Black and Tan Shiba Inu

Share on facebook
Share on twitter
Share on pinterest
black and tan shiba inu

Black and tan are one of the four colors of the Japanese Shiba Inu. The other colors are red, sesame, and white (also known as cream). Red is the most popular coat color by far, while white is sometimes considered a “faulty” color because the dog’s urajiro (white undercoat) can’t be seen. Black-and-tan Shiba Inus have beautiful, distinct black-and-white markings that have won this color many loving fans.

Origins of the Black and Tan Shiba Inu

In the early 20th century, several events in Japan – including war, disease, and the introduction of Western dogs – have caused the numbers of purebred Japanese dogs to decrease to near extinction. After World War II, breeding programs were put into motion, and three Japanese dog breedsSan’in, Mino, and Shinshu – were bred together. This gave rise to the present-day Shiba Inu, including the beautiful black-and-tan coat color.

The Shiba Inu is one of six dog breeds from Japan, known as the most ancient of native Japanese breeds. The Shiba Inu is a member of the spitz family.

The word “Shiba” is translated from Japanese to mean “brushwood”.
The breed originally came from the mountainous areas of Japan and was specifically developed to hunt birds and rabbits.

Shiba Inus are small and compact dogs, weighing in at an average of 16 to 20 lbs. These medium-sized canines have a distinctive short, thick coat that ranges from red to pure white. But can also be white or black and tan.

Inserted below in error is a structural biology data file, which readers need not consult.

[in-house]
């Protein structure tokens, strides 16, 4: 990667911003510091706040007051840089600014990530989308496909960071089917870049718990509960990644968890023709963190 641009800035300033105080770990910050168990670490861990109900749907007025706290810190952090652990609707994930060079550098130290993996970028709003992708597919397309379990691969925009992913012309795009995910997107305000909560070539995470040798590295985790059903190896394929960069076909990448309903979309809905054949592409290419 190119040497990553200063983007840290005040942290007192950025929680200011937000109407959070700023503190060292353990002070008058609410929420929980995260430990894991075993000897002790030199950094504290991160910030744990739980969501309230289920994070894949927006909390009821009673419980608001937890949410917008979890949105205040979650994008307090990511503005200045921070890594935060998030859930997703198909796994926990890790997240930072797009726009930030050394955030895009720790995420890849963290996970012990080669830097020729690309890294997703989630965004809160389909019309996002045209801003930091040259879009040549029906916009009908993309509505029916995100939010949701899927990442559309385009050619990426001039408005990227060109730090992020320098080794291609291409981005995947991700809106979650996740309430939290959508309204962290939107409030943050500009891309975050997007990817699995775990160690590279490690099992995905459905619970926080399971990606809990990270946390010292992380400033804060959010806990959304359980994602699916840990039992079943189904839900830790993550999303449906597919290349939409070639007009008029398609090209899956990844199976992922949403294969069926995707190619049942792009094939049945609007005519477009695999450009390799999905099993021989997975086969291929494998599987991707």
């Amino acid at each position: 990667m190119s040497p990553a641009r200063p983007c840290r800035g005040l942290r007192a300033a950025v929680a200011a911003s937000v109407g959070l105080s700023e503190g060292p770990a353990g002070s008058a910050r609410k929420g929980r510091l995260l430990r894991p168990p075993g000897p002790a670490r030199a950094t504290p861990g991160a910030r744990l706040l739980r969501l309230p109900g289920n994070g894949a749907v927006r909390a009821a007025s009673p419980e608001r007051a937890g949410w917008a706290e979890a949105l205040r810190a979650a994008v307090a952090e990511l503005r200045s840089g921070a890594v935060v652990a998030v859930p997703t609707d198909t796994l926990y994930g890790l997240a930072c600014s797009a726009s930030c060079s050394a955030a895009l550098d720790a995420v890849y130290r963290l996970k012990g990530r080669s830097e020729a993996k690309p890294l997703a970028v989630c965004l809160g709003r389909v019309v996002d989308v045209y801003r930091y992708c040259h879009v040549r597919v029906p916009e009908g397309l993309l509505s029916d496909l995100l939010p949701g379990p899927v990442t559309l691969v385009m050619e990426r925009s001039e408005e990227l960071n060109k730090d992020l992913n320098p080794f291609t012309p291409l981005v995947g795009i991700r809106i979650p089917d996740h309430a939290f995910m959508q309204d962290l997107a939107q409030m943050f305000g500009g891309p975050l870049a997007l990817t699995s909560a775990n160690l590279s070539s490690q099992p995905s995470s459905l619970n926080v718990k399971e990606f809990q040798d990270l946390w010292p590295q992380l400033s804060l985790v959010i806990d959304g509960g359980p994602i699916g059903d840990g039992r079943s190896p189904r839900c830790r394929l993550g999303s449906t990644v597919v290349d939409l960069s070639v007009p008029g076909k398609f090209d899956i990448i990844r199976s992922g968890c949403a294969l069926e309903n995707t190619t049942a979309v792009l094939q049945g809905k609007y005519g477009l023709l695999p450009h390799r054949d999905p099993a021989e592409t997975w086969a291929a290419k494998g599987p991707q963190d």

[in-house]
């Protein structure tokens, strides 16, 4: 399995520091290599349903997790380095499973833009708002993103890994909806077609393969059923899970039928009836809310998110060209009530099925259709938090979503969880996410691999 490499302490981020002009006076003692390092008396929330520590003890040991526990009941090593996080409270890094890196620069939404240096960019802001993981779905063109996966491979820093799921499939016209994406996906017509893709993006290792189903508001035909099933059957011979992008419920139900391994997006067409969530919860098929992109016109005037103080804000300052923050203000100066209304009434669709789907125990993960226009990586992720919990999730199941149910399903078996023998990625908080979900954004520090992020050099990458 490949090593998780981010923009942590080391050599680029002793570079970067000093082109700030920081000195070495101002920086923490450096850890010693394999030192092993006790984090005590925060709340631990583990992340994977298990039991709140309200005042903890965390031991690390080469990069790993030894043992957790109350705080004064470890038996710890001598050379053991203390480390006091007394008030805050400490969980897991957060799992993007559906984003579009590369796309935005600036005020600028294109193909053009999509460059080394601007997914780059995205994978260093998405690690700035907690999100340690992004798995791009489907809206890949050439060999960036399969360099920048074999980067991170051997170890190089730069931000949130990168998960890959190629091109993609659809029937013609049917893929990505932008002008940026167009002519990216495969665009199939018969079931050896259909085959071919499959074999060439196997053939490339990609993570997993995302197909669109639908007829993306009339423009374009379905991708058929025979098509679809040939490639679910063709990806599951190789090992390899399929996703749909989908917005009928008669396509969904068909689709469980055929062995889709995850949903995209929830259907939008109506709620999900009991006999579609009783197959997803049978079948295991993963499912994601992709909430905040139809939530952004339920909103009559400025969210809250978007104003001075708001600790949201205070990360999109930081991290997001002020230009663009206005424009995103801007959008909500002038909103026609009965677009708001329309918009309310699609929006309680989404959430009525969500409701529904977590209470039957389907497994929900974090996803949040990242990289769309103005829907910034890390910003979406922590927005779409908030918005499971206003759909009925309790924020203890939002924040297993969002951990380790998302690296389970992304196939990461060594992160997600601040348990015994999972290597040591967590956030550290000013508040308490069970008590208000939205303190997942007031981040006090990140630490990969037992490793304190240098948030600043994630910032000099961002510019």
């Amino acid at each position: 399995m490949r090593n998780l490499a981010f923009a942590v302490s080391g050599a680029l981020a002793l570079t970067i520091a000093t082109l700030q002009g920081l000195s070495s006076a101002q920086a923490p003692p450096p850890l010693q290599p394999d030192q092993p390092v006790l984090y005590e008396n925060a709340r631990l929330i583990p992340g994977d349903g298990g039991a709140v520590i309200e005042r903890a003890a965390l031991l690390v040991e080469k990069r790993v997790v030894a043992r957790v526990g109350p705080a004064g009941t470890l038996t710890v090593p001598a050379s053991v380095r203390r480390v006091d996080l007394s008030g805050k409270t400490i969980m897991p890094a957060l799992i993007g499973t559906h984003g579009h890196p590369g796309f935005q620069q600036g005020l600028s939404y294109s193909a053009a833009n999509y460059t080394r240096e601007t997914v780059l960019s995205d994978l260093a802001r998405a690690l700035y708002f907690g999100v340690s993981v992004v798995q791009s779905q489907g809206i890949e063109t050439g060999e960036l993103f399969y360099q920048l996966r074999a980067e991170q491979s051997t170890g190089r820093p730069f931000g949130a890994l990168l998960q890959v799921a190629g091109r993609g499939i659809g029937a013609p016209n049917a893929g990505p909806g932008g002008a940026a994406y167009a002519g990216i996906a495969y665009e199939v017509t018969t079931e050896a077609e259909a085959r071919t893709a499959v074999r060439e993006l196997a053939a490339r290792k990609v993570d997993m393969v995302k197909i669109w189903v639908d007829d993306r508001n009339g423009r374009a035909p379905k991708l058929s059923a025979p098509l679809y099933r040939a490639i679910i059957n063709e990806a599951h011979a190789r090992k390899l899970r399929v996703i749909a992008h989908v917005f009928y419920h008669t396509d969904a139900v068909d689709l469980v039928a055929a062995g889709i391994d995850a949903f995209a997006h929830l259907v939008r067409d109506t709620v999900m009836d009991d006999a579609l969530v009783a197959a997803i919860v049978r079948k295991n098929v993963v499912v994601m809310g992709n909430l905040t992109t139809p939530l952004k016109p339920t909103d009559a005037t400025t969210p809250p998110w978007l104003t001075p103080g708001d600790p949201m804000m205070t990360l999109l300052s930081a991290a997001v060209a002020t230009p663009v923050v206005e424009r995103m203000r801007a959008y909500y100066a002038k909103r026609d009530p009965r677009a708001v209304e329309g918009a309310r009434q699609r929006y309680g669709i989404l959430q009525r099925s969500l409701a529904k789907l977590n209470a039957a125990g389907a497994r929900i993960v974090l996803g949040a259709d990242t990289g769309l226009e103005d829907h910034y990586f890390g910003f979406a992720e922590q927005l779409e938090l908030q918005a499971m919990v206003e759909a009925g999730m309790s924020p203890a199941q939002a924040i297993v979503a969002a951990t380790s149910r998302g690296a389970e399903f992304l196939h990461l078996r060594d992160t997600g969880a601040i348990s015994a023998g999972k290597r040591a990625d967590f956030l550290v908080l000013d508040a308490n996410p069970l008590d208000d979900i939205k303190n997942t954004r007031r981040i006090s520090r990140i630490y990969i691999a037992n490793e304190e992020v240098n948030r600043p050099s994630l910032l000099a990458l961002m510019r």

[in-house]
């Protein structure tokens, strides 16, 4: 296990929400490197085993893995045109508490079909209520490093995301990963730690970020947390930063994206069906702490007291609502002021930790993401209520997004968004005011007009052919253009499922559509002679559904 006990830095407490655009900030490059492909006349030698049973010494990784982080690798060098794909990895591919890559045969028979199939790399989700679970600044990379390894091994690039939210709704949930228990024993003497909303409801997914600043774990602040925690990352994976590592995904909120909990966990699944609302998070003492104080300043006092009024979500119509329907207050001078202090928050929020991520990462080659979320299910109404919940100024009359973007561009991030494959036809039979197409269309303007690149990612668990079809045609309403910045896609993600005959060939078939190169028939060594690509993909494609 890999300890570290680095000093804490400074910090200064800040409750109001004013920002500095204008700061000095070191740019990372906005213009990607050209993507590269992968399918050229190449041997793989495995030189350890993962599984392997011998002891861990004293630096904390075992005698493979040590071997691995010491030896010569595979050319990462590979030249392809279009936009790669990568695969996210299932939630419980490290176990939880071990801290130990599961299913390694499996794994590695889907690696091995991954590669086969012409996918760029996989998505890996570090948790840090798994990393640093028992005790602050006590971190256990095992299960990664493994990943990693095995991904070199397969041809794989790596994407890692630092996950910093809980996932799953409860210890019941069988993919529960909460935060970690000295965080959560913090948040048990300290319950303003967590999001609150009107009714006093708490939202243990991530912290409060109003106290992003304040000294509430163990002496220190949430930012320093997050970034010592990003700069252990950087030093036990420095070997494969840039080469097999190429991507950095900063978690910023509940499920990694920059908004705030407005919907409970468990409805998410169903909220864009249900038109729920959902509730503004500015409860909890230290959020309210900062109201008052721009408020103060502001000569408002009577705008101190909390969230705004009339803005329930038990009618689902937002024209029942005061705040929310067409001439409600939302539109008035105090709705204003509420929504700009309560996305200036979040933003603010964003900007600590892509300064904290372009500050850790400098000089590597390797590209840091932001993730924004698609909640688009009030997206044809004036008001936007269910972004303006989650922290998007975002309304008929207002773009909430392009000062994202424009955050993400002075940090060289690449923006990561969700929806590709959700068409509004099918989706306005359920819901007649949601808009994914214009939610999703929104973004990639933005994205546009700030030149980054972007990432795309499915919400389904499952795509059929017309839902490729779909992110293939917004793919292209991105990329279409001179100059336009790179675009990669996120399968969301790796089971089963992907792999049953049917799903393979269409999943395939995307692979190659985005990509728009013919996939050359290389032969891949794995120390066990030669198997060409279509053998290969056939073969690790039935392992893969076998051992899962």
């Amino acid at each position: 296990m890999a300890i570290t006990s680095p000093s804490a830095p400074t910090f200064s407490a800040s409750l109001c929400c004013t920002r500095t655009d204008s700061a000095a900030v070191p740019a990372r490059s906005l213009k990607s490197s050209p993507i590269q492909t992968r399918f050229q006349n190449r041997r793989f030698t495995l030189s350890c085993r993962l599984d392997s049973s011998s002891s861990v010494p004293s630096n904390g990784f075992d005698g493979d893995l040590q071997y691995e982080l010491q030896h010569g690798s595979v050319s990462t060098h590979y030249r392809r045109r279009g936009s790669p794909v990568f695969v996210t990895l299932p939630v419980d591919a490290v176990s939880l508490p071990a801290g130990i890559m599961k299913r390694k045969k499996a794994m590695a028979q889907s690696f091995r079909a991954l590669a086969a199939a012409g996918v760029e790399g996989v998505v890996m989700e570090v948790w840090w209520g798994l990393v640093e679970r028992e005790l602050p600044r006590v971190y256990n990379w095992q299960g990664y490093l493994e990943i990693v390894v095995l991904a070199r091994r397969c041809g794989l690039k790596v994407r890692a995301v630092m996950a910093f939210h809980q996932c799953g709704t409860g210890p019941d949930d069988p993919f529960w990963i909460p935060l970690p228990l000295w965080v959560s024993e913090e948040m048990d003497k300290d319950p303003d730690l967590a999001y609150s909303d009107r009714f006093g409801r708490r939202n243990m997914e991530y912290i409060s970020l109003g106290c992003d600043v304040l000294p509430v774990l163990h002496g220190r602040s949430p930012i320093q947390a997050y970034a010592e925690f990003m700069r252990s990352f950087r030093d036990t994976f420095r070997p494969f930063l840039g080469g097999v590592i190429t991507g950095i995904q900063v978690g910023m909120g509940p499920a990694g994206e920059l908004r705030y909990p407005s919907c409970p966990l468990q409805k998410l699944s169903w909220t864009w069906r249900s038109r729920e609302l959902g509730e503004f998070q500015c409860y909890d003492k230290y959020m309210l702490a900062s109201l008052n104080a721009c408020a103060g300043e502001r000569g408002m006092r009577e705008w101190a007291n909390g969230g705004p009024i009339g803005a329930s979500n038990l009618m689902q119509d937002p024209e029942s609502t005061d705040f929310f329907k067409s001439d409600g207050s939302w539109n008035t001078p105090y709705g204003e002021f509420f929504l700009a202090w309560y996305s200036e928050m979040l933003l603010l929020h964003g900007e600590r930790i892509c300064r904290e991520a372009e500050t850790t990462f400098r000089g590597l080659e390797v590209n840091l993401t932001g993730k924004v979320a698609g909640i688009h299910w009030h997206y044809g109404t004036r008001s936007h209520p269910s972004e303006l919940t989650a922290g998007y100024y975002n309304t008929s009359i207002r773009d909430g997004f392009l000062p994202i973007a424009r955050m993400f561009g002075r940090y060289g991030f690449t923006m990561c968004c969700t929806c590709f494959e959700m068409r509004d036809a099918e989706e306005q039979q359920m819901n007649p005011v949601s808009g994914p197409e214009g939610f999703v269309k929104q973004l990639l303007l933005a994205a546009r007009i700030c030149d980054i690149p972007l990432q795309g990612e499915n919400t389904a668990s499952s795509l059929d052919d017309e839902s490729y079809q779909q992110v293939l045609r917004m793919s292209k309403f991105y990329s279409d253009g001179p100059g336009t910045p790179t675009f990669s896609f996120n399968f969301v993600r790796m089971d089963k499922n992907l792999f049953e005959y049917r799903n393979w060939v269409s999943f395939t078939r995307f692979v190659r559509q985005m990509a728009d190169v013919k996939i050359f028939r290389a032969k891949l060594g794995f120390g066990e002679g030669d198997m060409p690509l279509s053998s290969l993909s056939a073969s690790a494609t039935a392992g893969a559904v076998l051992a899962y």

The Shiba Inu is alert and fearless in temperament. He is also a very agile and fast dog thanks to his strong legs and neck. They are also known as one of the most independent canine breeds due to their independent thinking skills and dominant behavior.

Shiba Inus do best when they receive daily exercise along with mental stimulation, training and playtime with their owner or family members.
They are also considered to be good watchdogs that love to keep an eye on their territory. These dogs can be reserved towards strangers or new animals. They are very good guard dogs, as they will bark at any disturbances. Shiba Inus are also known to be one of the few breeds that actually use their bark as a warning rather than just for communication as other breeds do.

As with most dog breeds, this particular breed does come with some drawbacks and tendencies that should be considered beforehand.

Black and Tan Shiba Inu Coat Standards

Black and tan Shiba Inus have distinct and vibrant colors. Their coats normally feature very high-contrast coloring, as well as distinct black-and-tan markings. All Shiba Inus have a double coat, with a straight and stiff outer layer and a soft, plush undercoat. Black-and-tan Shiba Inus has a tricolor coat, a matte black base, tan ends, and a white urajiro. The full black-and-tan color spectrum covers white/cream, tan to buff-red, and dull black. In fact, any single dark hair of a black-and-tan Shiba Inu normally exhibits all three colors.